Community policing provides opportunities to connect
A typical day on campus includes an abundance of pedestrian traffic as students, staff and visitors make their way to classes, offices, parking lots and events.
Mixed in with the flood of travelers are horses, golf carts, Segways, bicycles and SUVs navigated by five law enforcement officers comprising Wayne State’s elite campus community officer program.
Ofc. Johnetta Williams
Wayne State Chief of Police Anthony Holt launched the program in the fall of 2017. “We saw a need to foster and strengthen relationships between students and staff and the officers of our department. This effort is a ‘win-win’ for both the campus community and our department police officers,” said Holt.
Implementing the program has required a commitment by Wayne State University’s Police Department (WSUPD) to assign officers on campus streets and buildings patrol on a 24/7 basis. Though all of WSUPD’s 72 officers focus first on the immediate campus area, as patrol areas have expanded throughout the Midtown area, more demand has been placed on the department’s personnel and available resources.
“It’s important to understand that our officers are committed first and foremost to students and staff, ensuring that their campus is safe,” noted Holt. “Our five community police officers stay within the square-mile area of campus — not leaving it for outside calls. This is exclusively their patrol area.”
Ofc. Joseph Vadnais
The community officers focus on crime prevention and problem-solving through the establishment of partnerships among the university police, students, staff and campus visitors. Achieving effective partnerships with multiple groups requires interactions and relationship-building on both sides, and a strong presence on the part of community officers.
"We believe it’s imperative to put our students, staff, faculty, visitors and neighboring community members first,” said Campus Community Officer Johnetta Williams. “This goal is accomplished through continuous collaboration and partnerships with the community and regularly attending community engagement meetings to gather insights about the needs of our community and members.”
Ofc. Troy Eaton
Campus Community Officer Joseph Vadnais believes there are two important components that contribute to the success of the program. “The relationships formed with the community as a result of the program are fostered through our visibility and accessibility,” said Vadnais. “We make every effort to interact with students and staff, hoping that they’ll be comfortable reaching out to us at any time.”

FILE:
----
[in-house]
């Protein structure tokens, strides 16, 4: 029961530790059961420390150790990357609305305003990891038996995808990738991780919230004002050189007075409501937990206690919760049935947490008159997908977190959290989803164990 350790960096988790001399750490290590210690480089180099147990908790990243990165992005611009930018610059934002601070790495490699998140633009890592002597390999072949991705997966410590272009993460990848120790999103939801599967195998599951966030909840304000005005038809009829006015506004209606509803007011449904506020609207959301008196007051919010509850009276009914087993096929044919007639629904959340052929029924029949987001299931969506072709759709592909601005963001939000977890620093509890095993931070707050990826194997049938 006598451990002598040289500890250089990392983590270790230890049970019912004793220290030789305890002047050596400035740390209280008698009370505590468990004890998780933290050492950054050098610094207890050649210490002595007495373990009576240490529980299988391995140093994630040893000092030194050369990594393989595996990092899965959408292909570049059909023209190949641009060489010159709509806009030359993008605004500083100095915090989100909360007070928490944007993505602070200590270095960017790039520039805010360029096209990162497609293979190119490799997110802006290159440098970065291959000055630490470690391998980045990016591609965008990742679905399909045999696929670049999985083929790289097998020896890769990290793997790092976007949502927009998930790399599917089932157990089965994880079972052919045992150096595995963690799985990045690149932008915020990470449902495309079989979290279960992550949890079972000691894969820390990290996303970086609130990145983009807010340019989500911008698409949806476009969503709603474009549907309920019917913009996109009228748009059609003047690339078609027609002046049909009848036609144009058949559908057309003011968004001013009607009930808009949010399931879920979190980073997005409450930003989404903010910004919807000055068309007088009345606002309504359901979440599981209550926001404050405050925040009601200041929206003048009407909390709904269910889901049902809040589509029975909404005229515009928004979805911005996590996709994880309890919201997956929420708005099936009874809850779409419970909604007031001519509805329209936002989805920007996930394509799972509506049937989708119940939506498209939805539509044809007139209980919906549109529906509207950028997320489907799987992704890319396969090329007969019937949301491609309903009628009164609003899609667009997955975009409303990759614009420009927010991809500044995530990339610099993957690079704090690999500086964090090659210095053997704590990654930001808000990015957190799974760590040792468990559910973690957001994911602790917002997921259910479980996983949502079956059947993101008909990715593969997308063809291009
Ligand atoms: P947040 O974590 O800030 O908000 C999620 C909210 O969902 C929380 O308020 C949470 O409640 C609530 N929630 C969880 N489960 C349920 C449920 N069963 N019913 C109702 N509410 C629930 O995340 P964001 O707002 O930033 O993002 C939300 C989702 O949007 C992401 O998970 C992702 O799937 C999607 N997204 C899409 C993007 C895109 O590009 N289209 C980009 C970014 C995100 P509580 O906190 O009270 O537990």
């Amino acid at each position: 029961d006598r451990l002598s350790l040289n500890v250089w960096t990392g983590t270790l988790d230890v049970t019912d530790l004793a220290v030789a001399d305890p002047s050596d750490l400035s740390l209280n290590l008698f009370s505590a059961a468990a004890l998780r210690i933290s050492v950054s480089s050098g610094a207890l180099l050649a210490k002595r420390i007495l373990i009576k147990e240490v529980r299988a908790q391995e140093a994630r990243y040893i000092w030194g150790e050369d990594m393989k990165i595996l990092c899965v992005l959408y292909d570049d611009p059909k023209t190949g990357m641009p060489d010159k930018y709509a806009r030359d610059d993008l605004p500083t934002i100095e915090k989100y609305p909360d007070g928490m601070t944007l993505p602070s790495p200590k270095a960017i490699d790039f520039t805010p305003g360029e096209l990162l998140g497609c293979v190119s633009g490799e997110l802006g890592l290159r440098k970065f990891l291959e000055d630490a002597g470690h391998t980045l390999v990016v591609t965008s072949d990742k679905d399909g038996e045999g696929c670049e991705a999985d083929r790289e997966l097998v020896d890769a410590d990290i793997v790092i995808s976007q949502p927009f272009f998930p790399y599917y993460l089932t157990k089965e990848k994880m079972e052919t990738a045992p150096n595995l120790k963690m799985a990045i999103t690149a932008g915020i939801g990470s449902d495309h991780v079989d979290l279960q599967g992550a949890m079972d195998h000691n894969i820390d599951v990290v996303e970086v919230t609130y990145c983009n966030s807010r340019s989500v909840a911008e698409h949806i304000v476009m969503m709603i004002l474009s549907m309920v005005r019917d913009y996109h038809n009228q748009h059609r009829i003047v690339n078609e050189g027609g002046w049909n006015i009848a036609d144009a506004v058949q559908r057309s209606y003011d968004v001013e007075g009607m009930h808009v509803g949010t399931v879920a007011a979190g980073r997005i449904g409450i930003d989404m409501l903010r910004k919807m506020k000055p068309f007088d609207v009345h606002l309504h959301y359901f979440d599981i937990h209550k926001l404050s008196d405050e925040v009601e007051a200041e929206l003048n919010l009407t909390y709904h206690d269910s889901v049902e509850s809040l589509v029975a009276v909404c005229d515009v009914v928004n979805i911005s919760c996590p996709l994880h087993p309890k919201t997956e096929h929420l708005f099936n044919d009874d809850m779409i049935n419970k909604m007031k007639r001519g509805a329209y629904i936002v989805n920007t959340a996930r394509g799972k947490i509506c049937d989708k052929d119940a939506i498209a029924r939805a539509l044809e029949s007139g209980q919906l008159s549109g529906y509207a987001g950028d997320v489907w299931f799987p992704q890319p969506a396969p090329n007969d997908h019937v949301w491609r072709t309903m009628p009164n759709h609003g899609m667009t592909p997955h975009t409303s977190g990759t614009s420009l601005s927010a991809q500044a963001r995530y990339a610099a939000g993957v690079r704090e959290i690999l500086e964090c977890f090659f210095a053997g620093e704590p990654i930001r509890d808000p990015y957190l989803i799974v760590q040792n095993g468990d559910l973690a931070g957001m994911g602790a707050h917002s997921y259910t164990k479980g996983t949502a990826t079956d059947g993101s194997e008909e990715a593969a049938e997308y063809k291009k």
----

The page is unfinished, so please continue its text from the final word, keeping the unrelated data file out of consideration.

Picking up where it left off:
Troy Eaton, campus community officer, echoed the importance of visibility and accessibility, adding that his unit also is an information provider.
“During our daily patrols, we approach people who look like they’re lost — maybe studying a campus map — and offer assistance to them in locating a building or other destination," Eaton said. "We are always observing the campus surroundings and the people to make sure they’re fine or just to offer a ‘hello.’”
Ofc. Brandon Murphy and Andre
The campus community officers, also including Mark Newton and Brandon Murphy, perform routine tasks as well as special event activities. Mobility on campus is facilitated through various resources that require special training to perform necessary tasks throughout a day of patrolling.
Officer Murphy of the WSUPD mounted division rides atop Andre, a 1,900-pound Percheron draft horse; Officer Williams maneuvers through twists and turns on campus aboard a Segway; and officers Eaton, Newton and Vadnais ride mountain bikes. All of the officers also access golf carts and cruisers.
The main mode of transportation, however, is foot power, covering the campus step by step.
“We rely on ground-level patrolling, which helps us maintain that necessary one-on-one contact and communication with the public,” Vadnais remarked. “We’re here to communicate with students, employees and visitors on campus — always prepared to assist when called upon.”
A typical day’s regimen includes some of the following routine tasks:
- Crosswalk detail during high traffic times at busy intersections such as Anthony Wayne Drive and Warren Avenue. Officers ensure the safety of pedestrians and enforce traffic regulations with motorists.
- Building walk-throughs at numerous sites to determine security at each location, including residence halls and other public buildings on campus.
- Parking structure security checks.
- Radio runs received from dispatch to various campus locations where an officer’s presence is requested.
- Traffic stops that may involve ticket writing.
Throughout the year, community officers also participate in various university activities such as:
- Student and parent orientations
- Campus tours
- K-12 school groups
- Providing security support at major events.
The campus community officers may be reached in person as they patrol the campus, or by contacting the Wayne State University Police Department 313-577-2222. For further information about the WSUPD, visit police.wayne.edu.